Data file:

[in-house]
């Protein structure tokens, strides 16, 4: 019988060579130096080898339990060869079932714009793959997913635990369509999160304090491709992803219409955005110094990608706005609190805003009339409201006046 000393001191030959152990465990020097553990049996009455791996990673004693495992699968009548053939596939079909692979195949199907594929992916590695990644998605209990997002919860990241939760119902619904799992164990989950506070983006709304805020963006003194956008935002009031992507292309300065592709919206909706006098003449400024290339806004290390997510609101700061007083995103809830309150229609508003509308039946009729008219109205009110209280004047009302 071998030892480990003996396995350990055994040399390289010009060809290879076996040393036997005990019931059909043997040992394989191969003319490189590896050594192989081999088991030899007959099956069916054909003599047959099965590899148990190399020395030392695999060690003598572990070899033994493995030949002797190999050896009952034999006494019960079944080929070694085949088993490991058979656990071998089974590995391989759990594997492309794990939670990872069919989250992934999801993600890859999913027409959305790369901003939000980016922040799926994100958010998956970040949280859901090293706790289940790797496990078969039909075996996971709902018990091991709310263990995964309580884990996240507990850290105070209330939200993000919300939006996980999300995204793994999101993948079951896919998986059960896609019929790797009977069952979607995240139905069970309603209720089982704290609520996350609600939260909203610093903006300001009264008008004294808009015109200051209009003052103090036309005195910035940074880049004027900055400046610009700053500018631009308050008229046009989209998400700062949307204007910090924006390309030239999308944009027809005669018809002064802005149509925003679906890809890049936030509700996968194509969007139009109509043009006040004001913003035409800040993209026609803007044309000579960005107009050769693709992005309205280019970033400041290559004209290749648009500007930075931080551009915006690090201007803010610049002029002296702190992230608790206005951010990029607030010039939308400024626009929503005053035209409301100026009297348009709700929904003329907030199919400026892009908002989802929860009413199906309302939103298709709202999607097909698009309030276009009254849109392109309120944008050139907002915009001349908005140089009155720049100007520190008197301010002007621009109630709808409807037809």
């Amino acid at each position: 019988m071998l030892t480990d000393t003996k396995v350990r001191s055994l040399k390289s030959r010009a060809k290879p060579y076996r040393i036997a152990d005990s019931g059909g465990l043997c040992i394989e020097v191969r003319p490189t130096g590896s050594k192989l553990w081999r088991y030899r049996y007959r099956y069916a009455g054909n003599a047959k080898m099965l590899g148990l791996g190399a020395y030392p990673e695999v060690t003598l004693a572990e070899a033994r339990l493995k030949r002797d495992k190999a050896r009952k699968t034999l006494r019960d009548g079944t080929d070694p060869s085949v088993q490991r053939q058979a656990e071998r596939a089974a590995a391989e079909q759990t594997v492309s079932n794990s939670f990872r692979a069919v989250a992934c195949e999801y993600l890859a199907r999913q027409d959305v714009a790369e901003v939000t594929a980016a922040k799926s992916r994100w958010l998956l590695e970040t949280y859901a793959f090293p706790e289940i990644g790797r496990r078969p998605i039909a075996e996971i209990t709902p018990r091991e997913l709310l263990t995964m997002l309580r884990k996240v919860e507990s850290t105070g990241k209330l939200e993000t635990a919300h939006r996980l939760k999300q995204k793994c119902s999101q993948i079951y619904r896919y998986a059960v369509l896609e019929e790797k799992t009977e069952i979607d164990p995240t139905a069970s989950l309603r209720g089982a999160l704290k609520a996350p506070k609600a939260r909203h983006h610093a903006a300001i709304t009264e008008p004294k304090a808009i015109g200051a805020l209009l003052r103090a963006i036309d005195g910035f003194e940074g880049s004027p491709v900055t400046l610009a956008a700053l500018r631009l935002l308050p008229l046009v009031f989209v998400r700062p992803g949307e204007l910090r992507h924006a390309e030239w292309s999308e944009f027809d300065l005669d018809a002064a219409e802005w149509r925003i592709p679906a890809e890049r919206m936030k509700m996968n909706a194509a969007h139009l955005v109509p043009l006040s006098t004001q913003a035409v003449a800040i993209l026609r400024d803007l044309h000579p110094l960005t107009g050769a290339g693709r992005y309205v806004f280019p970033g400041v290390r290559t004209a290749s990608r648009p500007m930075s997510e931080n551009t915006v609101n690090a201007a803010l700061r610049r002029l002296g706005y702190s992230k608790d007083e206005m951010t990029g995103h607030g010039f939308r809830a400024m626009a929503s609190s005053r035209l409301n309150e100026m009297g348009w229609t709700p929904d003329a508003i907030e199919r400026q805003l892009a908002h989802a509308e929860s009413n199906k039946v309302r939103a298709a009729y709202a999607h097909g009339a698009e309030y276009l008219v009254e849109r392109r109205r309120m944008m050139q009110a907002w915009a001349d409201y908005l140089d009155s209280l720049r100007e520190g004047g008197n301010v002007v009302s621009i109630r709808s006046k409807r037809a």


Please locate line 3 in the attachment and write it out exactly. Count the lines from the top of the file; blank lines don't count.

């Amino acid at each position: 019988m071998l030892t480990d000393t003996k396995v350990r001191s055994l040399k390289s030959r010009a060809k290879p060579y076996r040393i036997a152990d005990s019931g059909g465990l043997c040992i394989e020097v191969r003319p490189t130096g590896s050594k192989l553990w081999r088991y030899r049996y007959r099956y069916a009455g054909n003599a047959k080898m099965l590899g148990l791996g190399a020395y030392p990673e695999v060690t003598l004693a572990e070899a033994r339990l493995k030949r002797d495992k190999a050896r009952k699968t034999l006494r019960d009548g079944t080929d070694p060869s085949v088993q490991r053939q058979a656990e071998r596939a089974a590995a391989e079909q759990t594997v492309s079932n794990s939670f990872r692979a069919v989250a992934c195949e999801y993600l890859a199907r999913q027409d959305v714009a790369e901003v939000t594929a980016a922040k799926s992916r994100w958010l998956l590695e970040t949280y859901a793959f090293p706790e289940i990644g790797r496990r078969p998605i039909a075996e996971i209990t709902p018990r091991e997913l709310l263990t995964m997002l309580r884990k996240v919860e507990s850290t105070g990241k209330l939200e993000t635990a919300h939006r996980l939760k999300q995204k793994c119902s999101q993948i079951y619904r896919y998986a059960v369509l896609e019929e790797k799992t009977e069952i979607d164990p995240t139905a069970s989950l309603r209720g089982a999160l704290k609520a996350p506070k609600a939260r909203h983006h610093a903006a300001i709304t009264e008008p004294k304090a808009i015109g200051a805020l209009l003052r103090a963006i036309d005195g910035f003194e940074g880049s004027p491709v900055t400046l610009a956008a700053l500018r631009l935002l308050p008229l046009v009031f989209v998400r700062p992803g949307e204007l910090r992507h924006a390309e030239w292309s999308e944009f027809d300065l005669d018809a002064a219409e802005w149509r925003i592709p679906a890809e890049r919206m936030k509700m996968n909706a194509a969007h139009l955005v109509p043009l006040s006098t004001q913003a035409v003449a800040i993209l026609r400024d803007l044309h000579p110094l960005t107009g050769a290339g693709r992005y309205v806004f280019p970033g400041v290390r290559t004209a290749s990608r648009p500007m930075s997510e931080n551009t915006v609101n690090a201007a803010l700061r610049r002029l002296g706005y702190s992230k608790d007083e206005m951010t990029g995103h607030g010039f939308r809830a400024m626009a929503s609190s005053r035209l409301n309150e100026m009297g348009w229609t709700p929904d003329a508003i907030e199919r400026q805003l892009a908002h989802a509308e929860s009413n199906k039946v309302r939103a298709a009729y709202a999607h097909g009339a698009e309030y276009l008219v009254e849109r392109r109205r309120m944008m050139q009110a907002w915009a001349d409201y908005l140089d009155s209280l720049r100007e520190g004047g008197n301010v002007v009302s621009i109630r709808s006046k409807r037809a």